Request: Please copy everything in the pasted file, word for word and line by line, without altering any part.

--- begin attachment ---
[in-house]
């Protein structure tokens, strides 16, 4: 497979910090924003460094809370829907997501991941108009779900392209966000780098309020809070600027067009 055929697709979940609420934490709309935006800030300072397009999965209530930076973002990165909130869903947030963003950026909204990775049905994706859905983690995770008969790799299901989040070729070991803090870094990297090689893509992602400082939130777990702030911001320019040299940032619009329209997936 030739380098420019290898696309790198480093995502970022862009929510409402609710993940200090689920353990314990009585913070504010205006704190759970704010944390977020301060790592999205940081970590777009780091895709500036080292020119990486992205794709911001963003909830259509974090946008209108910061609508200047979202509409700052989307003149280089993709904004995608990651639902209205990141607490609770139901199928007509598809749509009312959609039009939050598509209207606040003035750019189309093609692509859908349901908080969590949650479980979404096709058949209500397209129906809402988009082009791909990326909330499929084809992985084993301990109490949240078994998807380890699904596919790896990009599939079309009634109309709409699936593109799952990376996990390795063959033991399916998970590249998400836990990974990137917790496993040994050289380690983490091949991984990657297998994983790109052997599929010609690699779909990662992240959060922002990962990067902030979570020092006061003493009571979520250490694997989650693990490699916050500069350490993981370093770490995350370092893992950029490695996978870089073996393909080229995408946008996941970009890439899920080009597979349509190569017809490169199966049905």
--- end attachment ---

[in-house]
């Protein structure tokens, strides 16, 4: 497979910090924003460094809370829907997501991941108009779900392209966000780098309020809070600027067009 055929697709979940609420934490709309935006800030300072397009999965209530930076973002990165909130869903947030963003950026909204990775049905994706859905983690995770008969790799299901989040070729070991803090870094990297090689893509992602400082939130777990702030911001320019040299940032619009329209997936 030739380098420019290898696309790198480093995502970022862009929510409402609710993940200090689920353990314990009585913070504010205006704190759970704010944390977020301060790592999205940081970590777009780091895709500036080292020119990486992205794709911001963003909830259509974090946008209108910061609508200047979202509409700052989307003149280089993709904004995608990651639902209205990141607490609770139901199928007509598809749509009312959609039009939050598509209207606040003035750019189309093609692509859908349901908080969590949650479980979404096709058949209500397209129906809402988009082009791909990326909330499929084809992985084993301990109490949240078994998807380890699904596919790896990009599939079309009634109309709409699936593109799952990376996990390795063959033991399916998970590249998400836990990974990137917790496993040994050289380690983490091949991984990657297998994983790109052997599929010609690699779909990662992240959060922002990962990067902030979570020092006061003493009571979520250490694997989650693990490699916050500069350490993981370093770490995350370092893992950029490695996978870089073996393909080229995408946008996941970009890439899920080009597979349509190569017809490169199966049905």